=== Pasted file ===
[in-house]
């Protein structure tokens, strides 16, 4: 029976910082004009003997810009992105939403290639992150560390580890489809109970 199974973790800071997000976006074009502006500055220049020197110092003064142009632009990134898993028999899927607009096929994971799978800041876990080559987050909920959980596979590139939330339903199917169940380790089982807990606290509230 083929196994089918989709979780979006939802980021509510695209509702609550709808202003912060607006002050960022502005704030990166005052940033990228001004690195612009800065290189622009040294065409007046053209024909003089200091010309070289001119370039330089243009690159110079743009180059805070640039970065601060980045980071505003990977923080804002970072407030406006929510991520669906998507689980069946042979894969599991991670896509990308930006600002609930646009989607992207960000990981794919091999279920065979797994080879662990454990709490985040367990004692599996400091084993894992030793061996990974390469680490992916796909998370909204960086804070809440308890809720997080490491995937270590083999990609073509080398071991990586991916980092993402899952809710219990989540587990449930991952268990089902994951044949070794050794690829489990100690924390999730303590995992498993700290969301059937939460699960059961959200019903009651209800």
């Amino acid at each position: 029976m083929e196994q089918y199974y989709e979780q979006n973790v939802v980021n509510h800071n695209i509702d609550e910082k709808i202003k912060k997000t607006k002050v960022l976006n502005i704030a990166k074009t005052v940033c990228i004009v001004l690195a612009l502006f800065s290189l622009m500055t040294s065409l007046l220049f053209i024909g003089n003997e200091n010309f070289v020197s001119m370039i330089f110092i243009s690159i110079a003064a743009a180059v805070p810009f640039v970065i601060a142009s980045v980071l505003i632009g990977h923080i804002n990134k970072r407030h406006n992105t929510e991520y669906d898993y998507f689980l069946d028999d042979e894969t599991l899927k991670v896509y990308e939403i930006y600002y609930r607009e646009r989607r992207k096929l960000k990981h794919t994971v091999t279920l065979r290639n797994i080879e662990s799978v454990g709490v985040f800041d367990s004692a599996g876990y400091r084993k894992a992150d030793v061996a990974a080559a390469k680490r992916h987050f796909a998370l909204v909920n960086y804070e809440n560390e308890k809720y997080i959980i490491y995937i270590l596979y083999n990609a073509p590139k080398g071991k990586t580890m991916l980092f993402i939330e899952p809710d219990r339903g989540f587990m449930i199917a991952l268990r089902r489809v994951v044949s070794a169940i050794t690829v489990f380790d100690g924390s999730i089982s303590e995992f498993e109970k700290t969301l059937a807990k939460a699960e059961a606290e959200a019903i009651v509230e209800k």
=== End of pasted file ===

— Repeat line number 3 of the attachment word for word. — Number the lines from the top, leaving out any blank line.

């Amino acid at each position: 029976m083929e196994q089918y199974y989709e979780q979006n973790v939802v980021n509510h800071n695209i509702d609550e910082k709808i202003k912060k997000t607006k002050v960022l976006n502005i704030a990166k074009t005052v940033c990228i004009v001004l690195a612009l502006f800065s290189l622009m500055t040294s065409l007046l220049f053209i024909g003089n003997e200091n010309f070289v020197s001119m370039i330089f110092i243009s690159i110079a003064a743009a180059v805070p810009f640039v970065i601060a142009s980045v980071l505003i632009g990977h923080i804002n990134k970072r407030h406006n992105t929510e991520y669906d898993y998507f689980l069946d028999d042979e894969t599991l899927k991670v896509y990308e939403i930006y600002y609930r607009e646009r989607r992207k096929l960000k990981h794919t994971v091999t279920l065979r290639n797994i080879e662990s799978v454990g709490v985040f800041d367990s004692a599996g876990y400091r084993k894992a992150d030793v061996a990974a080559a390469k680490r992916h987050f796909a998370l909204v909920n960086y804070e809440n560390e308890k809720y997080i959980i490491y995937i270590l596979y083999n990609a073509p590139k080398g071991k990586t580890m991916l980092f993402i939330e899952p809710d219990r339903g989540f587990m449930i199917a991952l268990r089902r489809v994951v044949s070794a169940i050794t690829v489990f380790d100690g924390s999730i089982s303590e995992f498993e109970k700290t969301l059937a807990k939460a699960e059961a606290e959200a019903i009651v509230e209800k």